Cooperative Extension San Joaquin County
University of California
Cooperative Extension San Joaquin County

Posts Tagged: pest

Treating landscape pests with oils is safe for people and pets

Horticultural oils can be used to control aphids on roses.
Oils are some of the most useful pesticides available for managing pests on woody ornamentals and fruit trees. They are also widely used on many herbaceous flowers and vegetables. Oils control a range of soft-bodied insects and mites, as well as several foliar diseases including powdery mildew (Table 1). Not only do oils leave no toxic residues, they are safe to use around people, pets, and wildlife; have low impact on beneficial insects; and won't harm honey bees unless applied directly to flowers during the time of day that bees are foraging.

Oils used for managing pests on plants are most often called horticultural oils. Horticultural oils are derived from petroleum sources, and are sometimes called mineral oil, narrow range oil or superior oil. Other oils produced to control pests may be made from plants, such as canola oil, neem oil or cottonseed oil. A number of other plant extract oils have also recently become available on the market. 

How they work

Regardless of their source, the primary way oils kill insects and mites is the same — by suffocation. Insects breathe through structures called spiracles. Oils block spiracles, reducing the availability of oxygen and interfering with various metabolic processes. When applied to insect or mite eggs, oils can penetrate the shells and kill the developing embryo. Oils may also act as a repellent in some cases, especially with some of the plant-based oils, and some such as neem oil have anti-feeding properties. 

Because oils kill by smothering insects, apply the product so it completely covers the target pests. Careful attention must be paid to treat both the underside and topside of leaves, buds, and shoots and all locations where the insects or mites may be located. Spraying during the dormant season, when leaves are off trees or shrubs, is recommended for scales and some other insects, because it is easier to get good coverage on leafless trees. Because oils leave no toxic residues, they won't generally kill insects that move onto plants after treatment.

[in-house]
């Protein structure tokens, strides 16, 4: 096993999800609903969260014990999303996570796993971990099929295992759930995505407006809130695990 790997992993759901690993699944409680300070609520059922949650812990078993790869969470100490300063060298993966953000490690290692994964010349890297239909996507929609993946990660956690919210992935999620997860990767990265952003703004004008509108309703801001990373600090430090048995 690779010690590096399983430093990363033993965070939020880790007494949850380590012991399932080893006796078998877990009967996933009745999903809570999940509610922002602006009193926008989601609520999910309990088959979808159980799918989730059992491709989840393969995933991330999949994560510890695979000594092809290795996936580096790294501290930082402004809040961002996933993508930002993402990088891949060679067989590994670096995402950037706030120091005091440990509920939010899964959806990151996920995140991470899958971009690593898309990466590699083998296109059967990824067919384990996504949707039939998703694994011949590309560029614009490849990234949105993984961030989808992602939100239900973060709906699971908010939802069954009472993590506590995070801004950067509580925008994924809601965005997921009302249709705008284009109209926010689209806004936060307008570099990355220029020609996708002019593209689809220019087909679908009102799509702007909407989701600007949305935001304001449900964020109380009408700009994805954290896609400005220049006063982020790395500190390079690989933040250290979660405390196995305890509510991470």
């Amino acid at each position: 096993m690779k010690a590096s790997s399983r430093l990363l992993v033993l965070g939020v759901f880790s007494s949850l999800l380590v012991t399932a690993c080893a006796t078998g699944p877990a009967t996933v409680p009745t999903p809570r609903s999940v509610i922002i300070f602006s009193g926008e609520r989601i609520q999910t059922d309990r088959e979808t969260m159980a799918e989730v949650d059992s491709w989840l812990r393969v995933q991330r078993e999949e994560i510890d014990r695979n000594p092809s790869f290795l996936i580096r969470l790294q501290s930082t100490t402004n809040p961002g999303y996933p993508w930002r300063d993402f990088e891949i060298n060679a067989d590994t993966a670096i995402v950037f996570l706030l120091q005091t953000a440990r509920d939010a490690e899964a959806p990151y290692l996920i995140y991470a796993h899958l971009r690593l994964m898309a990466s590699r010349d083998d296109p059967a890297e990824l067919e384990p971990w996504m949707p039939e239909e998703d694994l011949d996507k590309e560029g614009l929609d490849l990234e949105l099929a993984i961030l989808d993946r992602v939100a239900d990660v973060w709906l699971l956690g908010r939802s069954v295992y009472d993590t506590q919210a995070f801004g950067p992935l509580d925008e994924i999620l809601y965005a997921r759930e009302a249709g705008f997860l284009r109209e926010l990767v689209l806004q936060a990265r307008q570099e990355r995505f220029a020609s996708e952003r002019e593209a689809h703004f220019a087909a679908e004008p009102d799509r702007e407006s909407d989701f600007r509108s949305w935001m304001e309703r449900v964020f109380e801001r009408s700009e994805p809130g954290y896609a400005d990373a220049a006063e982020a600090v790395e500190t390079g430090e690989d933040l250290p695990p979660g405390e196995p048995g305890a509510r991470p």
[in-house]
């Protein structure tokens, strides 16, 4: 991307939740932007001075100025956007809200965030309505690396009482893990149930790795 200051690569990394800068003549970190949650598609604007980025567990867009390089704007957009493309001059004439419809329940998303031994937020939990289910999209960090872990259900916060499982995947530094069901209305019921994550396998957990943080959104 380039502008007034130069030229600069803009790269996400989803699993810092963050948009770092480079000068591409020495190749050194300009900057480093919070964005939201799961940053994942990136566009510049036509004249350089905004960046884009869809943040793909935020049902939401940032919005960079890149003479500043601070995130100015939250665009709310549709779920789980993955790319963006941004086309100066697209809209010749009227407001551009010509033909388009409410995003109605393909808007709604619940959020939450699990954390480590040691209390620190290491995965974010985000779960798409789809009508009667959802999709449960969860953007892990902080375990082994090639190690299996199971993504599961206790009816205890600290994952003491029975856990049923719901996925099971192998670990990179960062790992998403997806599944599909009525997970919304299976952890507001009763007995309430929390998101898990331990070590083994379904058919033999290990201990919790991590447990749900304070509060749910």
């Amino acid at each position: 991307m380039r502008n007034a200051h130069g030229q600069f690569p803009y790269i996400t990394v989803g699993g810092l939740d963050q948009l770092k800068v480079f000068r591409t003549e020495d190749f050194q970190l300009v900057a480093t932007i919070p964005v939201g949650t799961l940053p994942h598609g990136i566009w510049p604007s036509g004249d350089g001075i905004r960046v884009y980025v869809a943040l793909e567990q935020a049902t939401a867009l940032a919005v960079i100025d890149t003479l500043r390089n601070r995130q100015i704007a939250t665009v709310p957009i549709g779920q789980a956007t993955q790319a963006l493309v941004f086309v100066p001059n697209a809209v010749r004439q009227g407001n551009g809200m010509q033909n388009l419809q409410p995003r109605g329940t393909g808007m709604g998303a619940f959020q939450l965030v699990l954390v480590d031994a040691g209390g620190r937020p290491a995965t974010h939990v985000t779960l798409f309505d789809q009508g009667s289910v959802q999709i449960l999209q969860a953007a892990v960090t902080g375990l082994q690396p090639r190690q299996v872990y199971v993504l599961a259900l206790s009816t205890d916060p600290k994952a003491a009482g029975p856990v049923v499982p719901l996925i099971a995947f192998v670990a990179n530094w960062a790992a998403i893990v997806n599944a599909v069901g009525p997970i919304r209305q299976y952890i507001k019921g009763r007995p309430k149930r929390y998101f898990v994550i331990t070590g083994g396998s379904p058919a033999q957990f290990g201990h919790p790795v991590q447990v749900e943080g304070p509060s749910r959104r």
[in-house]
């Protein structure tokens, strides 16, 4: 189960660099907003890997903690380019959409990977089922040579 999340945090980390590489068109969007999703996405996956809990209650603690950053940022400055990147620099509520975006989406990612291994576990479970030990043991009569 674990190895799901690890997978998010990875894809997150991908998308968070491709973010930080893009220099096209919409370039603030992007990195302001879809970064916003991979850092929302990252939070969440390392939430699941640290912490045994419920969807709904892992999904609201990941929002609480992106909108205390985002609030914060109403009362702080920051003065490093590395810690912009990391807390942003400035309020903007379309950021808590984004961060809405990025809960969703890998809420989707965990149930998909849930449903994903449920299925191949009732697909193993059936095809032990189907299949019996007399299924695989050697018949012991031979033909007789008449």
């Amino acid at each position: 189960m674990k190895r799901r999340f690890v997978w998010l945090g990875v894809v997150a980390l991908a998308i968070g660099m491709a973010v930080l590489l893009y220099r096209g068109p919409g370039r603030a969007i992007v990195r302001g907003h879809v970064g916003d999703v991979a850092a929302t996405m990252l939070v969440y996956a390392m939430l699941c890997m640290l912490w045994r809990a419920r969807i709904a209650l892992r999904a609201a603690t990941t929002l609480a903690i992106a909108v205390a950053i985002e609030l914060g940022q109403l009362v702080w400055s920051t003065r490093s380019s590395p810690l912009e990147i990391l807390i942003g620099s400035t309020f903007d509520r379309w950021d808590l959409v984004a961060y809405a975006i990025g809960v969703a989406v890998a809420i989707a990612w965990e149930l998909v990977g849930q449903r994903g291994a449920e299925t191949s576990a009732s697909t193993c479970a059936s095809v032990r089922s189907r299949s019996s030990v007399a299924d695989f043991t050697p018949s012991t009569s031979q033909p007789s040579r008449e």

Usually, immature stages of insects are most susceptible, especially with scale insects, mealybugs and true bugs. Insects that feed within curled leaves, such as leaf-curling aphids, leaf miners, or gall-forming species, are protected from oil sprays and not well controlled. Oils don't control caterpillars, beetles, grasshoppers, and boring insects, with the exception of some caterpillars in the egg stage.

In some cases, oils improve the efficacy of other insecticides. For instance, applications of both codling moth granulosis virus (Cyd-X) and spinosad are more effective against codling moth when 1% oil is added to the spray.

For managing certain foliar diseases such as powdery mildew, oils can act as both a preventive and a curative fungicide, smothering fungal growth and inhibiting spore production. In many cases, the efficacy of oils in reducing powdery mildew is superior to standard synthetic fungicides, especially in reducing existing infections.

Tips to know

All oils now sold as pesticides are highly refined and can be used safely on most plants throughout most of the year, unless plants are drought-stressed. Exceptions include Japanese and red maples, walnuts and smoke tree. Redbud, juniper, cedar, spruce and Douglas-fir are also sometimes injured. Injury usually involves discoloration of leaves or needles. Walnut is very sensitive to oil sprays applied during bud break, and applications aren't recommended during the dormant season because of potential damage to buds and shoots.